Final Fantasy Type-0 HD PS4 Review

From announcement to Japanese launch, from doubt to denied, the English release of Final Fantasy Type-0 has been constantly shrouded in uncertainty, especially after the death of the PSP in the Western world. It seemed that Square Enix would never release Final Fantasy Type-0 in English, which sounds like such a bizarre thing when the title felt like a big release for the Final Fantasy series, similar to Crisis Core: Final Fantasy VII, although you could argue that title had the following of Final Fantasy VII behind it.  In any case, Square Enix made the right decision to finally bring the game over for PS4 and Xbox One through a HD release. So after waiting nearly four years for the game, I can honestly say I’m glad it made it over, as this is a very different Final Fantasy than what we have currently had over the past few years.

Back when the title was first announced under the title of Final Fantasy Agito XIII the game was part of this grand scope of Final Fantasy stories set within the Fabula Nova Crystallis. The game was stripped from its Final Fantasy XIII link when the mobile version was canned and the story didn’t have much to link them together apart from using some familiar names, such as the l’Cie and other mythos from Lightning’s trilogy.

Type-0 is set in the world of Orience, a land that is split into four nations, each one controlling one of the four Crystals that offers the states their unique trait in the world. The world has been peaceful until we are presented at the start of the game with Cid Aulstyne leading his Milites force against the rest of the nations. The opening scenes introduced the player to the darker atmosphere – It’s about death, war and slaughter – then the game’s cast is shown. This story focuses on a special class, named Class Zero, a group of 14 students at the Vermillion Peristylium located in the Dominion of Rubrum, who have been trained in the use of special magic and weaponry skills to make them the best of the school.

It’s fair to say that the story doesn’t get exciting until about half way through the game, as the first few chapters are focused on military exploits of the 14, with the class tasked to turn the tide of the war, but the issue is that the story feels disjointed and difficult to follow, as the mission based progression means that between each story mission you are plodding through chatter and side quests to turn the hours closer to the start of the next mission. You can move time forward so you can begin the mission straight away, but the problem with this is that each mission comes with a recommended level and if you haven’t been training, then you’re going to run into some difficulty. Also, it’s one of the few games that introduces all of the party members from the get go, which is a great thing to have, as you can pick your favourites or experiment with the huge cast. The problem behind this is that none of them really have huge character development, instead, I ended up knowing them by their weapon and visual appeal rather than personality.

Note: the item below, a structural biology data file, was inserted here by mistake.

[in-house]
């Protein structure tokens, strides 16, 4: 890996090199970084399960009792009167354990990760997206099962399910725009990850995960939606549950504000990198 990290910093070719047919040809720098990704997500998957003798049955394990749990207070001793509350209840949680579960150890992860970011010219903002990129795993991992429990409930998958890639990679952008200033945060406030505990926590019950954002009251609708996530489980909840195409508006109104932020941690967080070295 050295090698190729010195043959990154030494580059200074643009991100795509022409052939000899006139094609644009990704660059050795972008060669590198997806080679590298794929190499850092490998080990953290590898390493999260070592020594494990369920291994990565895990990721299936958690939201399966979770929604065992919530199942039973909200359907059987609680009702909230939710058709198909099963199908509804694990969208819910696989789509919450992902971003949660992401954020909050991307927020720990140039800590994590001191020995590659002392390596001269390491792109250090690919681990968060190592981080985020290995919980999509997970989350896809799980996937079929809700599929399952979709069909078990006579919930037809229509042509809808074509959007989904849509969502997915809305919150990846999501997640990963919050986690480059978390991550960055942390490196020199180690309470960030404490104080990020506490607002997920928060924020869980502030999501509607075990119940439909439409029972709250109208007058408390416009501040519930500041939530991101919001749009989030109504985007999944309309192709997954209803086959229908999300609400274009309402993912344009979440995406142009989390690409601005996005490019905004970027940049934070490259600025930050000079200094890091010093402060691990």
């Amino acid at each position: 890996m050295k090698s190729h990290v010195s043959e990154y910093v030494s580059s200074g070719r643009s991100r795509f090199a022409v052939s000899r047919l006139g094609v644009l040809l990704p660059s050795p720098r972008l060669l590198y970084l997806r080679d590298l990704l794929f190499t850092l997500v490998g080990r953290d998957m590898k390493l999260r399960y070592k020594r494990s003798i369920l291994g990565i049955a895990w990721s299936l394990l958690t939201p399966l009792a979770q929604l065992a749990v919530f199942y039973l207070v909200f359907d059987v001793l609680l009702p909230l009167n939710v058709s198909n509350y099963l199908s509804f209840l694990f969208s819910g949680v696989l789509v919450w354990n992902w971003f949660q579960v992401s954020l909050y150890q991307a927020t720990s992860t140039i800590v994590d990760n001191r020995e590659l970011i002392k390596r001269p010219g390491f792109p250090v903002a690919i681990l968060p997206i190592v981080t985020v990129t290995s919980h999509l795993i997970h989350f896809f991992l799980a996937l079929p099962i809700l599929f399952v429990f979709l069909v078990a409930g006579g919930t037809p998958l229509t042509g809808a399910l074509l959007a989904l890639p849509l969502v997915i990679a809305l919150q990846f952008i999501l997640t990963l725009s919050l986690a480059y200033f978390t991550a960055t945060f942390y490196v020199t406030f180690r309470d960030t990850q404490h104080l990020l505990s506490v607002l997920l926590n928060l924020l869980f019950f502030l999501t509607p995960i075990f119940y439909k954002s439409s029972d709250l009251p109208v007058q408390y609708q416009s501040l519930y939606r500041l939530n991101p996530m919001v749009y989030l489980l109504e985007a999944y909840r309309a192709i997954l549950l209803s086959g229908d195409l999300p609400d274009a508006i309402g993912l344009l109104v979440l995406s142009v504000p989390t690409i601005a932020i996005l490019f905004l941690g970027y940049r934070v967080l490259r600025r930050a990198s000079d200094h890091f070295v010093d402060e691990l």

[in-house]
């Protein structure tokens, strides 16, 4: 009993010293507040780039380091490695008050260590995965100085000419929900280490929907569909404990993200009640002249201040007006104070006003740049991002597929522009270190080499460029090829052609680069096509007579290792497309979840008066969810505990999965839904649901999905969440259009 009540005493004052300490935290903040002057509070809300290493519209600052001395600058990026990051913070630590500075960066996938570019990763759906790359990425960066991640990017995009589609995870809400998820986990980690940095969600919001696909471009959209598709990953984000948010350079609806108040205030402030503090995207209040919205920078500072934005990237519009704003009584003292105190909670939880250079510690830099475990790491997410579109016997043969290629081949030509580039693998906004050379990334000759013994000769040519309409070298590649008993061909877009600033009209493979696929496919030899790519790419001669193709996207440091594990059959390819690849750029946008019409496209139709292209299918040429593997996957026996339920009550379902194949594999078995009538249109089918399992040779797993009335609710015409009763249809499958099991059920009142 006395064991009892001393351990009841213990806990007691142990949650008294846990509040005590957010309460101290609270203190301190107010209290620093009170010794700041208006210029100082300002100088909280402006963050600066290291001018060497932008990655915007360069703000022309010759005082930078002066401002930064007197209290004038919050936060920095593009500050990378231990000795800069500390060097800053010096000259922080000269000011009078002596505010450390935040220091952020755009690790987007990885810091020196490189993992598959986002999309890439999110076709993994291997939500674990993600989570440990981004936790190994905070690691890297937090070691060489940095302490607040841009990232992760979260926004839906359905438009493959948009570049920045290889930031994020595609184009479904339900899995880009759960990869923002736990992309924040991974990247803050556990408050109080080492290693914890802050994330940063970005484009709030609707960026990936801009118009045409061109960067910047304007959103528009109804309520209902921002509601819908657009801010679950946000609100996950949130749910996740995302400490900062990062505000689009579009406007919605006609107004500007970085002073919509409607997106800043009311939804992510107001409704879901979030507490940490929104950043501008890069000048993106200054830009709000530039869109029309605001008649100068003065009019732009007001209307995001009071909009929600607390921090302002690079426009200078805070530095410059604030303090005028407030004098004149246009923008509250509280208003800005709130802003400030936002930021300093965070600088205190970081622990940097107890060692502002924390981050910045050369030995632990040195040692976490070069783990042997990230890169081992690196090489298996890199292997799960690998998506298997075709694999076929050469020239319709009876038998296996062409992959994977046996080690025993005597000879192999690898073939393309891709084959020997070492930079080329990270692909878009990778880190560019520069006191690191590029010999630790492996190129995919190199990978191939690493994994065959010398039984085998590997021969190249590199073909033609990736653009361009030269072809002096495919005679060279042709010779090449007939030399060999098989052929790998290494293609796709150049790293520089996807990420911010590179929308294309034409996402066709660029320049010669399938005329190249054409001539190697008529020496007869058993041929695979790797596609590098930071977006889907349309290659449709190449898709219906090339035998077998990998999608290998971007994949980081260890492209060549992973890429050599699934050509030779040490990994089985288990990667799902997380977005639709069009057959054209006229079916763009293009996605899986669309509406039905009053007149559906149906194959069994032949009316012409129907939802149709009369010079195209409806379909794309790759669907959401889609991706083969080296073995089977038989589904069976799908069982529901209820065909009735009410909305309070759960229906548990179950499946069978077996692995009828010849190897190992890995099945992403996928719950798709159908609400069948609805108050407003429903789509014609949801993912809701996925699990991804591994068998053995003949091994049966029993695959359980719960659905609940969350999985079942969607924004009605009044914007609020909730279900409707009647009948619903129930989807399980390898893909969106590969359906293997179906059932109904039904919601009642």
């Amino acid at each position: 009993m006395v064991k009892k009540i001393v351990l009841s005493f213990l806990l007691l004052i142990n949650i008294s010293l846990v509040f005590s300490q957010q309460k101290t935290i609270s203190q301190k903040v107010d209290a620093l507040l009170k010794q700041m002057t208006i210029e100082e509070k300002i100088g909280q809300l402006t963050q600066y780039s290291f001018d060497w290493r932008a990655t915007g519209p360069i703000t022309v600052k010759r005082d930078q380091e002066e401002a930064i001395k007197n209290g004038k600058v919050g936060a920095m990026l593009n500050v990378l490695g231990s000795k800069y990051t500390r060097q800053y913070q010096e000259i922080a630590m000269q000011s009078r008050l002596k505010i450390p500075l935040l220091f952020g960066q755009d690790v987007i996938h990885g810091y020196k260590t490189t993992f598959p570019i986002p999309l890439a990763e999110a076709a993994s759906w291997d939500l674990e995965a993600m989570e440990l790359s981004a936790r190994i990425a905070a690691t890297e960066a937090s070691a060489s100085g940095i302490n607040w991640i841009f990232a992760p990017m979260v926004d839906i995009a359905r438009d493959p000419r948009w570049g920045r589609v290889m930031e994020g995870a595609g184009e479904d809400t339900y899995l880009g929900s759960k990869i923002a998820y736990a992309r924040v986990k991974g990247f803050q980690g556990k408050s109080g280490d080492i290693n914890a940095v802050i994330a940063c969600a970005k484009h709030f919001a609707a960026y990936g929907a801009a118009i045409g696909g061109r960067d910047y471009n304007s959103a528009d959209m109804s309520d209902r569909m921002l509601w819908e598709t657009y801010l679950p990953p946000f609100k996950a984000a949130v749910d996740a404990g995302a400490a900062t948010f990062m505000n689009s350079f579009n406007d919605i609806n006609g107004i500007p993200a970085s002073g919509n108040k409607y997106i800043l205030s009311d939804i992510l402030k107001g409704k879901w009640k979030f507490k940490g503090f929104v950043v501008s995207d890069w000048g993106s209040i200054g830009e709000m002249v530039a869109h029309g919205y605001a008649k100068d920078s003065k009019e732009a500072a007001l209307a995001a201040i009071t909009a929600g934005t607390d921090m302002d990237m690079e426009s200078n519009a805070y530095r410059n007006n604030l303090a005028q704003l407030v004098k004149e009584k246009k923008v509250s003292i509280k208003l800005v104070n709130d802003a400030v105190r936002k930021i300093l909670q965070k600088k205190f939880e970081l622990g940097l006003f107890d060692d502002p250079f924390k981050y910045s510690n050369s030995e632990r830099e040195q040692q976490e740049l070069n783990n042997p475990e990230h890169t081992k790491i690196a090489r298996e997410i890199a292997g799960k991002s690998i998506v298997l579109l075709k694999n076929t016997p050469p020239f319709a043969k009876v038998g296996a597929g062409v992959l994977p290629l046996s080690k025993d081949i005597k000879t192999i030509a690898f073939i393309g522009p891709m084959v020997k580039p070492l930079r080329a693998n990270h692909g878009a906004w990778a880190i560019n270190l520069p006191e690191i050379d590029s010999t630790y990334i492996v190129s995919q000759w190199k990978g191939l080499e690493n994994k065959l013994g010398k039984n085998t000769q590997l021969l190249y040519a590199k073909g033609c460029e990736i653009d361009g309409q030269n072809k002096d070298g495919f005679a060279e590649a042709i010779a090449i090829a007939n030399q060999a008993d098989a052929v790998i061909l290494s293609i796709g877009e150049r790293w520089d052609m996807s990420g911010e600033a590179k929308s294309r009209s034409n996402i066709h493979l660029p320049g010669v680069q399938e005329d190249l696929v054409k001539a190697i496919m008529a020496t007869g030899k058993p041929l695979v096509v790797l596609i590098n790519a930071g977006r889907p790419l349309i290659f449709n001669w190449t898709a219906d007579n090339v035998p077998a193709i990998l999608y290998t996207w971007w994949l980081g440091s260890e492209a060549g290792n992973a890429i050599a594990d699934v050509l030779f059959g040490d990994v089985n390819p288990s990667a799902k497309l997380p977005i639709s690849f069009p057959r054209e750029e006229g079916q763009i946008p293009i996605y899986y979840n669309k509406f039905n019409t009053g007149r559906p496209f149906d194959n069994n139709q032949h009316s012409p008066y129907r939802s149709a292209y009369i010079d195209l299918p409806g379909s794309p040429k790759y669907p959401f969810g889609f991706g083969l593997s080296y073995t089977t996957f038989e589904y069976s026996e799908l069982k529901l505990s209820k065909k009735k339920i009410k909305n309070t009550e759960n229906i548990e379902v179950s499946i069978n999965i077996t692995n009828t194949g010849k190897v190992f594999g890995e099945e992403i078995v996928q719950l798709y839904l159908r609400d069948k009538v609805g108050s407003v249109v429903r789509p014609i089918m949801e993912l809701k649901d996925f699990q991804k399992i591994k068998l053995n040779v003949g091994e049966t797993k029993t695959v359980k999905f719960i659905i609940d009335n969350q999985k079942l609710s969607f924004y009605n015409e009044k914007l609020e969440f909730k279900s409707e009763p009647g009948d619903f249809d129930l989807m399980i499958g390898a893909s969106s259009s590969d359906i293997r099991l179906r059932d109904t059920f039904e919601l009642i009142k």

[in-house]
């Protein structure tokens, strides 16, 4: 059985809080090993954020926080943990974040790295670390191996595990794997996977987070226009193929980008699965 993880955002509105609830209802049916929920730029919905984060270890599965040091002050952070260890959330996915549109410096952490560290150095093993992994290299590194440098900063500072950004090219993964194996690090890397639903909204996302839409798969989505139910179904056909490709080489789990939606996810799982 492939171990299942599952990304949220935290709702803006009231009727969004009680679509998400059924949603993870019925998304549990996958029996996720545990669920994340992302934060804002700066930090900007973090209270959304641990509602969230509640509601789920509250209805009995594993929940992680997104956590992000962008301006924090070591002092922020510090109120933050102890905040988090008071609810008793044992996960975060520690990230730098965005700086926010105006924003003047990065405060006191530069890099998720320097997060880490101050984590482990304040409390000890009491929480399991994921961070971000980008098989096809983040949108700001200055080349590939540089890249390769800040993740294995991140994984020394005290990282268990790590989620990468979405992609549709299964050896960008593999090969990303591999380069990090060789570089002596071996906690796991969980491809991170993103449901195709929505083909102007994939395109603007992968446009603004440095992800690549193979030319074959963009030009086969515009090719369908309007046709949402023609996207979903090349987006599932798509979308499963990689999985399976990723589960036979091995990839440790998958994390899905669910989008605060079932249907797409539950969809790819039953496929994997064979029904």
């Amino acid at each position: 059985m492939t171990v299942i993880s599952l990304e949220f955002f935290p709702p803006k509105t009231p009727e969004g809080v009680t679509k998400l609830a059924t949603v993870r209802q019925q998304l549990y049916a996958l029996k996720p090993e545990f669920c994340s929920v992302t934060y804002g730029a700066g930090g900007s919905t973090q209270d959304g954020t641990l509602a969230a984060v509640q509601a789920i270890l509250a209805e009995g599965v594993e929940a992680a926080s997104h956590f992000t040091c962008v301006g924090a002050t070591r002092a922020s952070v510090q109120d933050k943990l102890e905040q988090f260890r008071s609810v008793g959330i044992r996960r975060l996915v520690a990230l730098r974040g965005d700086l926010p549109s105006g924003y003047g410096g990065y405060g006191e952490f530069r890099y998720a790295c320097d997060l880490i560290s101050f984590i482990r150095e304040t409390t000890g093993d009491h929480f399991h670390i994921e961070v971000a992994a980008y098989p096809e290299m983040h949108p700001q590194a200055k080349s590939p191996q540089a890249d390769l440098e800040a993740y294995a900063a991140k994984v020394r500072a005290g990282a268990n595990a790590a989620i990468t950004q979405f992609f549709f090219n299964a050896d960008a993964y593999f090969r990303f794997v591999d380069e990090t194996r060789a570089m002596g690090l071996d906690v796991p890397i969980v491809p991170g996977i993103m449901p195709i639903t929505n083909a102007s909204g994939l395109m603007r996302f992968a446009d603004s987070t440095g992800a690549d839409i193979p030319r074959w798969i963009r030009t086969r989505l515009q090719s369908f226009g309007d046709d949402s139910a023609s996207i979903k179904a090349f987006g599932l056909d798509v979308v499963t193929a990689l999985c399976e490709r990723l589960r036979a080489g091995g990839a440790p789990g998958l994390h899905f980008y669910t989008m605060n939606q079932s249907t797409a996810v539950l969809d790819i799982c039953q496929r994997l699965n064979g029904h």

While the story might be hard to follow, one thing that has a clear focus is the combat system. Type-0 features an entertaining and very fast real-time combat system that reminds me of a blend between Crisis Core and The 3rd Birthday, which amusingly were directed by the same person who brought us Type-0, Hajime Tabata. Enemies appear in the environments, so the combat system is always accessible to the player, unless on the world map, then random battles are used, where the camera zooms into the location and the fight then acts out as normal. A party consists of three members, which are allowed to move anywhere within the confines of the environment. You only ever take control of one character, but you can switch to the other two with a press of the left or right d-pad. The other two characters are controlled by AI, and for the most part they do a satisfactory job of staying alive and giving you support, especially on the healing side.

Importantly is that each one of the 14 characters have their uses in a fight, because when one character is downed, you can replace them with a reserve character from the remaining 11. This can keep on going until all characters have perished and the game is over. This might seem like you have a lot of lives to play with, but battles can be challenging and it can be shocking how fast one of the students gets taken down. I mentioned that I identified characters by their weapons, well this is because each of the 14 play uniquely. Ace uses magical cards to throw at people, similar to Gambit from X-Men, King uses a pair of pistols to pop a cap in their ass, Seven seems inspired by Ivy from SoulCalibur, as the white haired lady uses a whipblade to slash out stinging whips, while Trey uses a bow to shoot arrows from far away. It’s not just their attacks that differ, even dodging – highly useful and should be mastered by ever player – is different, with Ace having a teleport, some others rolling and the katana wielding Jack, who moves slowly, can parry and deal huge damage with his sharp blade. The variety is fantastic and each fit well with the fast combat. No doubt you will find a few students who play the way you like your characters to.